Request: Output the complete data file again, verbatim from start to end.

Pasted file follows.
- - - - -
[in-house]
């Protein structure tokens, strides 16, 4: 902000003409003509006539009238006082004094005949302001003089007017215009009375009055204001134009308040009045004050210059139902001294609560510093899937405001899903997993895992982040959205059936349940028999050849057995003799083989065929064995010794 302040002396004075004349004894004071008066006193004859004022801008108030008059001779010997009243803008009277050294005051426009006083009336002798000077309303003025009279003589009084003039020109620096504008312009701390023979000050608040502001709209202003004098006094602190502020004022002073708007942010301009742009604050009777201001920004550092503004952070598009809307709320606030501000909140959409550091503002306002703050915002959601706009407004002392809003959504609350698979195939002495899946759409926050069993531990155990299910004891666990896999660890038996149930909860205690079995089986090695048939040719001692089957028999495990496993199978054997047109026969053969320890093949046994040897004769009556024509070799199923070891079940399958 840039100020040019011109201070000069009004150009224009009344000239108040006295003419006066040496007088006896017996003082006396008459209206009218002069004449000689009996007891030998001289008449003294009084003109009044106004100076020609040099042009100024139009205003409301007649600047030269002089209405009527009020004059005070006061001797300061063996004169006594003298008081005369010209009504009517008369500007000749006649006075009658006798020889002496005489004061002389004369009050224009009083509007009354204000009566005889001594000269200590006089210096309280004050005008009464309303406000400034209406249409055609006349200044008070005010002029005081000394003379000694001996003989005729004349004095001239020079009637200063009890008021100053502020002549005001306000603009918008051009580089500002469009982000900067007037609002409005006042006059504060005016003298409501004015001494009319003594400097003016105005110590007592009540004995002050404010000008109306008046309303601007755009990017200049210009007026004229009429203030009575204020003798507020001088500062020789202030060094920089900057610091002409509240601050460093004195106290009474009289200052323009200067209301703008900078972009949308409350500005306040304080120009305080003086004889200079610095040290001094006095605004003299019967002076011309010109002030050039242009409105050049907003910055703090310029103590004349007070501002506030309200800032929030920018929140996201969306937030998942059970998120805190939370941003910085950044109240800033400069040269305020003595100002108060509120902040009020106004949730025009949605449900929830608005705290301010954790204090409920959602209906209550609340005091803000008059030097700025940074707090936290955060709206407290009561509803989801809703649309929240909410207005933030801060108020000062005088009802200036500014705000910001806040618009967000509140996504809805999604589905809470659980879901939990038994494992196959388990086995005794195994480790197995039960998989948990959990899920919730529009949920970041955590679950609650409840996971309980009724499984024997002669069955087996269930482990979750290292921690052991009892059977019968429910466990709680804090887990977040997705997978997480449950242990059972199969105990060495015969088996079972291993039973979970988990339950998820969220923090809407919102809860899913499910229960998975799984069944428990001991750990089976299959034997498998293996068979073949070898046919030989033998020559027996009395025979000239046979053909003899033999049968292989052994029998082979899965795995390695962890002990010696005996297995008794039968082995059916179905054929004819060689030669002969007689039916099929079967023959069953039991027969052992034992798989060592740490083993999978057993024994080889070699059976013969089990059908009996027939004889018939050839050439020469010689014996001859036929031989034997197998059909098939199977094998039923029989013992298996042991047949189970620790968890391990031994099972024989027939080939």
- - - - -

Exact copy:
[in-house]
């Protein structure tokens, strides 16, 4: 902000003409003509006539009238006082004094005949302001003089007017215009009375009055204001134009308040009045004050210059139902001294609560510093899937405001899903997993895992982040959205059936349940028999050849057995003799083989065929064995010794 302040002396004075004349004894004071008066006193004859004022801008108030008059001779010997009243803008009277050294005051426009006083009336002798000077309303003025009279003589009084003039020109620096504008312009701390023979000050608040502001709209202003004098006094602190502020004022002073708007942010301009742009604050009777201001920004550092503004952070598009809307709320606030501000909140959409550091503002306002703050915002959601706009407004002392809003959504609350698979195939002495899946759409926050069993531990155990299910004891666990896999660890038996149930909860205690079995089986090695048939040719001692089957028999495990496993199978054997047109026969053969320890093949046994040897004769009556024509070799199923070891079940399958 840039100020040019011109201070000069009004150009224009009344000239108040006295003419006066040496007088006896017996003082006396008459209206009218002069004449000689009996007891030998001289008449003294009084003109009044106004100076020609040099042009100024139009205003409301007649600047030269002089209405009527009020004059005070006061001797300061063996004169006594003298008081005369010209009504009517008369500007000749006649006075009658006798020889002496005489004061002389004369009050224009009083509007009354204000009566005889001594000269200590006089210096309280004050005008009464309303406000400034209406249409055609006349200044008070005010002029005081000394003379000694001996003989005729004349004095001239020079009637200063009890008021100053502020002549005001306000603009918008051009580089500002469009982000900067007037609002409005006042006059504060005016003298409501004015001494009319003594400097003016105005110590007592009540004995002050404010000008109306008046309303601007755009990017200049210009007026004229009429203030009575204020003798507020001088500062020789202030060094920089900057610091002409509240601050460093004195106290009474009289200052323009200067209301703008900078972009949308409350500005306040304080120009305080003086004889200079610095040290001094006095605004003299019967002076011309010109002030050039242009409105050049907003910055703090310029103590004349007070501002506030309200800032929030920018929140996201969306937030998942059970998120805190939370941003910085950044109240800033400069040269305020003595100002108060509120902040009020106004949730025009949605449900929830608005705290301010954790204090409920959602209906209550609340005091803000008059030097700025940074707090936290955060709206407290009561509803989801809703649309929240909410207005933030801060108020000062005088009802200036500014705000910001806040618009967000509140996504809805999604589905809470659980879901939990038994494992196959388990086995005794195994480790197995039960998989948990959990899920919730529009949920970041955590679950609650409840996971309980009724499984024997002669069955087996269930482990979750290292921690052991009892059977019968429910466990709680804090887990977040997705997978997480449950242990059972199969105990060495015969088996079972291993039973979970988990339950998820969220923090809407919102809860899913499910229960998975799984069944428990001991750990089976299959034997498998293996068979073949070898046919030989033998020559027996009395025979000239046979053909003899033999049968292989052994029998082979899965795995390695962890002990010696005996297995008794039968082995059916179905054929004819060689030669002969007689039916099929079967023959069953039991027969052992034992798989060592740490083993999978057993024994080889070699059976013969089990059908009996027939004889018939050839050439020469010689014996001859036929031989034997197998059909098939199977094998039923029989013992298996042991047949189970620790968890391990031994099972024989027939080939």